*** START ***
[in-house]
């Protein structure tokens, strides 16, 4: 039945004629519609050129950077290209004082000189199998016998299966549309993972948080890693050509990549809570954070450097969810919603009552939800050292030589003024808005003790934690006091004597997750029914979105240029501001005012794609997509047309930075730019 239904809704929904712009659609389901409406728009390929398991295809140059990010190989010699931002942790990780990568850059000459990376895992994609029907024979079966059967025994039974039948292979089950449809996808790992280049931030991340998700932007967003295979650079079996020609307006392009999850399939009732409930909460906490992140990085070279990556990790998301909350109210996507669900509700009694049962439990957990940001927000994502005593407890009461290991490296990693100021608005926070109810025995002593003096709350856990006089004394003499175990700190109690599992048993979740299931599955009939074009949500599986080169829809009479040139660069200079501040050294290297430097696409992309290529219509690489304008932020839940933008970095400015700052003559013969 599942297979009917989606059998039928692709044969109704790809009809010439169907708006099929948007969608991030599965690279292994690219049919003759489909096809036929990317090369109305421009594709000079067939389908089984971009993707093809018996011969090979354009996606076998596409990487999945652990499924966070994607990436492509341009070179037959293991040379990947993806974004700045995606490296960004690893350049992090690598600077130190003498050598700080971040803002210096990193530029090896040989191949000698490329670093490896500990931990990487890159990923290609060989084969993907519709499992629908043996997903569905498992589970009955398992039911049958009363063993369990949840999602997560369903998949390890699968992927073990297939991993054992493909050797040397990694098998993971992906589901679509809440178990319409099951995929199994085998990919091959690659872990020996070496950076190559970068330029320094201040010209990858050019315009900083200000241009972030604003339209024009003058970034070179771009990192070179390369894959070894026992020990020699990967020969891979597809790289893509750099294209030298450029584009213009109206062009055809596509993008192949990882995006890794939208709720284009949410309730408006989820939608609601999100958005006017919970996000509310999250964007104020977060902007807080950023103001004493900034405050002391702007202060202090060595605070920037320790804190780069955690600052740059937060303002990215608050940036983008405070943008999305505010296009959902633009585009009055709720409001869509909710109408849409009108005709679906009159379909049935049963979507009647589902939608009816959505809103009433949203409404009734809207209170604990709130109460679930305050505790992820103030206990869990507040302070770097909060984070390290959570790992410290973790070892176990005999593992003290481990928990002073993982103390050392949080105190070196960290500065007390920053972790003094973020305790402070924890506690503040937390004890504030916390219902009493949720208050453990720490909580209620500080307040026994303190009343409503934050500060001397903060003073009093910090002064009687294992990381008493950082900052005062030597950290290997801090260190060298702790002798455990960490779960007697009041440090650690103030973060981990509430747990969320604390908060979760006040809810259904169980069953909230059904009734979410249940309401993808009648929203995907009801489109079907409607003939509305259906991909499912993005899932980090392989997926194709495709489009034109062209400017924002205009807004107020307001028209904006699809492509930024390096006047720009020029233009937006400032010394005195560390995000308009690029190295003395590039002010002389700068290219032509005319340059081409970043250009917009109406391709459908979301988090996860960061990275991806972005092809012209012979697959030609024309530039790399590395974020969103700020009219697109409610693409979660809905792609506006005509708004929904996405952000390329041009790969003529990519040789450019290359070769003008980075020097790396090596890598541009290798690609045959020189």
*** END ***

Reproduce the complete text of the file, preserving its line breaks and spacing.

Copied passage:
[in-house]
């Protein structure tokens, strides 16, 4: 039945004629519609050129950077290209004082000189199998016998299966549309993972948080890693050509990549809570954070450097969810919603009552939800050292030589003024808005003790934690006091004597997750029914979105240029501001005012794609997509047309930075730019 239904809704929904712009659609389901409406728009390929398991295809140059990010190989010699931002942790990780990568850059000459990376895992994609029907024979079966059967025994039974039948292979089950449809996808790992280049931030991340998700932007967003295979650079079996020609307006392009999850399939009732409930909460906490992140990085070279990556990790998301909350109210996507669900509700009694049962439990957990940001927000994502005593407890009461290991490296990693100021608005926070109810025995002593003096709350856990006089004394003499175990700190109690599992048993979740299931599955009939074009949500599986080169829809009479040139660069200079501040050294290297430097696409992309290529219509690489304008932020839940933008970095400015700052003559013969 599942297979009917989606059998039928692709044969109704790809009809010439169907708006099929948007969608991030599965690279292994690219049919003759489909096809036929990317090369109305421009594709000079067939389908089984971009993707093809018996011969090979354009996606076998596409990487999945652990499924966070994607990436492509341009070179037959293991040379990947993806974004700045995606490296960004690893350049992090690598600077130190003498050598700080971040803002210096990193530029090896040989191949000698490329670093490896500990931990990487890159990923290609060989084969993907519709499992629908043996997903569905498992589970009955398992039911049958009363063993369990949840999602997560369903998949390890699968992927073990297939991993054992493909050797040397990694098998993971992906589901679509809440178990319409099951995929199994085998990919091959690659872990020996070496950076190559970068330029320094201040010209990858050019315009900083200000241009972030604003339209024009003058970034070179771009990192070179390369894959070894026992020990020699990967020969891979597809790289893509750099294209030298450029584009213009109206062009055809596509993008192949990882995006890794939208709720284009949410309730408006989820939608609601999100958005006017919970996000509310999250964007104020977060902007807080950023103001004493900034405050002391702007202060202090060595605070920037320790804190780069955690600052740059937060303002990215608050940036983008405070943008999305505010296009959902633009585009009055709720409001869509909710109408849409009108005709679906009159379909049935049963979507009647589902939608009816959505809103009433949203409404009734809207209170604990709130109460679930305050505790992820103030206990869990507040302070770097909060984070390290959570790992410290973790070892176990005999593992003290481990928990002073993982103390050392949080105190070196960290500065007390920053972790003094973020305790402070924890506690503040937390004890504030916390219902009493949720208050453990720490909580209620500080307040026994303190009343409503934050500060001397903060003073009093910090002064009687294992990381008493950082900052005062030597950290290997801090260190060298702790002798455990960490779960007697009041440090650690103030973060981990509430747990969320604390908060979760006040809810259904169980069953909230059904009734979410249940309401993808009648929203995907009801489109079907409607003939509305259906991909499912993005899932980090392989997926194709495709489009034109062209400017924002205009807004107020307001028209904006699809492509930024390096006047720009020029233009937006400032010394005195560390995000308009690029190295003395590039002010002389700068290219032509005319340059081409970043250009917009109406391709459908979301988090996860960061990275991806972005092809012209012979697959030609024309530039790399590395974020969103700020009219697109409610693409979660809905792609506006005509708004929904996405952000390329041009790969003529990519040789450019290359070769003008980075020097790396090596890598541009290798690609045959020189």